appreciate you help.
     
  17. Michbeeman63

    Michbeeman63 New Member

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    maybe I should have given them pepto bismal
     
  18. PerryBee

    PerryBee New Member

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    :lol:

    The "standard" treatment for nosema (apis or ceranae) is fumagillan (fumadil b) mixed in with your sugar syrup. Used to be recommended for spring or fall but is now recommended for both spring and fall.
    I don't know what your chosen management style is so I am not sure if this is the route you would want to go. I myself have stopped using fumadil (and terramycin/oxytet) for the last several years. I was part of a university study on nosema and they reported low spore counts on the samples they collected over the year and I haven't bothered with it since.
    It might explain some winter losses but I can't ever be sure of that unless I sent bees away to be tested. Trying to wean off most stuff but will do what's necessary if the choice is lose 'em or not. Personal choice.
     
  19. Michbeeman63

    Michbeeman63 New Member

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    PerryBee,

    I did some reading and found that they recommend heating the frames to 120C for 25 hours if there is suspected nosema apis. Based on what you see from my pics do you feel this is necessary?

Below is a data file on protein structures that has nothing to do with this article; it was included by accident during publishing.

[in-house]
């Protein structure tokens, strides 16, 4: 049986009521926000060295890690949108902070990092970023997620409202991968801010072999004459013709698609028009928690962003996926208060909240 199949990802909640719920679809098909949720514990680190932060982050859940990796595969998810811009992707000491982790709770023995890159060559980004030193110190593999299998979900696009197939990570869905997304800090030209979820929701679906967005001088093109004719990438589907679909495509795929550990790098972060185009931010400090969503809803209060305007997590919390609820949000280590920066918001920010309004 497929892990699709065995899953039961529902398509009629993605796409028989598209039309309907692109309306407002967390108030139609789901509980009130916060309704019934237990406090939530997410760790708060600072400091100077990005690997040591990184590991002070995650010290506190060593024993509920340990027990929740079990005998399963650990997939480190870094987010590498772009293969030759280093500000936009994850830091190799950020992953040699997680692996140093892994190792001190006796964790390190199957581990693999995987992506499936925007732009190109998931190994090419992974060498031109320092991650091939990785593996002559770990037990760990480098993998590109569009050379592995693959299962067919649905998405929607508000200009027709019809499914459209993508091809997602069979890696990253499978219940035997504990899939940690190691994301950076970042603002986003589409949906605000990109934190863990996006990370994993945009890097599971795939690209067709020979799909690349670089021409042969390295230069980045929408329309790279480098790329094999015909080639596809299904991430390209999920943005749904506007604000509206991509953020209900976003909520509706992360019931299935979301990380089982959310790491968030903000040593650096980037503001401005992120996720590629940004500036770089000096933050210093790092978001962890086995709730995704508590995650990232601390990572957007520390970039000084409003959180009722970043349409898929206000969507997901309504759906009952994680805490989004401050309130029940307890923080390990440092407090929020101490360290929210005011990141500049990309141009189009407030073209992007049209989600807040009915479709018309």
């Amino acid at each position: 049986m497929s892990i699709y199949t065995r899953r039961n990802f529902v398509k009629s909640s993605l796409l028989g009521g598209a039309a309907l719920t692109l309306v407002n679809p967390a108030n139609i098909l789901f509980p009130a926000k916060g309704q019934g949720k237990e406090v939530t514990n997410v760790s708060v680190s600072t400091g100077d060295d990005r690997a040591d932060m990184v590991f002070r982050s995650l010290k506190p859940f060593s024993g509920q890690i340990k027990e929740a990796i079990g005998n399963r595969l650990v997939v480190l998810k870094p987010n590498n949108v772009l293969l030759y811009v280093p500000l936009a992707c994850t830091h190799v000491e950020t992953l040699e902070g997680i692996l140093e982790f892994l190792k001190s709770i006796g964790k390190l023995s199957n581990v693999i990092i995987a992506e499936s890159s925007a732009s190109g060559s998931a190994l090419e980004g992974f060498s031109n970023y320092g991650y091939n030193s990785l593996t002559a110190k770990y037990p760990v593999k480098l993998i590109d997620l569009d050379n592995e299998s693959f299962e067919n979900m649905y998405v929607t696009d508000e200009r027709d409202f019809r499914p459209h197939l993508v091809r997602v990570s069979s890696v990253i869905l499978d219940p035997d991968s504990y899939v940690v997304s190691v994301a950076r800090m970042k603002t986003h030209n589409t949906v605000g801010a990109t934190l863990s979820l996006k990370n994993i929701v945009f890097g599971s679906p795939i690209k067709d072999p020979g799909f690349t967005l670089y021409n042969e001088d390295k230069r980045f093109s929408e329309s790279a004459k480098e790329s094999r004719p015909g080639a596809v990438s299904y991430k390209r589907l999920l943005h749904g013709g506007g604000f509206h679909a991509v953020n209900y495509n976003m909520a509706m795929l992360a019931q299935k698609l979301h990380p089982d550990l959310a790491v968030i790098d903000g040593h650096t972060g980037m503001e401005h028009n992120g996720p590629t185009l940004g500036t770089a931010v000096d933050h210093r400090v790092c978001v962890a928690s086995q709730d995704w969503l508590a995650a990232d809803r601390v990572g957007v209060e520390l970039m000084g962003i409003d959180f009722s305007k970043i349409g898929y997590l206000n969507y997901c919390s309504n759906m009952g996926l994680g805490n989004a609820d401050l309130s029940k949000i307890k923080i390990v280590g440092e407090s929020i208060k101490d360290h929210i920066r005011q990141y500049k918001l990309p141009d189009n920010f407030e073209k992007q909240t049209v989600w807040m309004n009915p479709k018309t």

If it is necessary, what do I do with the 30 lbs of honey that is capped. I can't heat treat and leave the honey in the combs I presume. It would be great if it is good for me to eat. Is there any concern with this for me getting sick from this. Boil honey? I know this is blasphemy, but a good question.

    finally, what causes this noema asis? can the dripping water cause it, or is the water dripping a symptom of the weak hive. Could this have been present all summer, and been the reason the hive never took off and produced surplus honey.

    can't thank you enough for all your help.
     
  20. tecumseh

    tecumseh New Member

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    nosema is a disease that affects the gut of the honeybee. the full detail of how it works is very nasty.. when it hits the hind gut it unwinds little lances that pierce the digestive tract. nosema at some low level is generally not a problem unless a hive is highly stressed. each of the nosema twins being derived from vastly different places... one of southern and the other of northern origin. so the simple clean up process for equipment is you heat up one and chill the other. most national bee health survey now suggest that nosema apis is fairly rare and nosema carena is much more prevalent. nosema carena is the one that doesn't thrive so well in the cold so you can likely eliminate this as a factor given you location and time of year.

    based on the evidence in your picture I wouldn't think nosema is not much of a player in the demise of this hive. the small amount of fecal matter present could just have well have been generated by a long period of confinement when the worker bees could not relieve themselves. rather than disease the culprit here was likely thermal shock from cold running water and possible some snow and ice.... essentially exposure.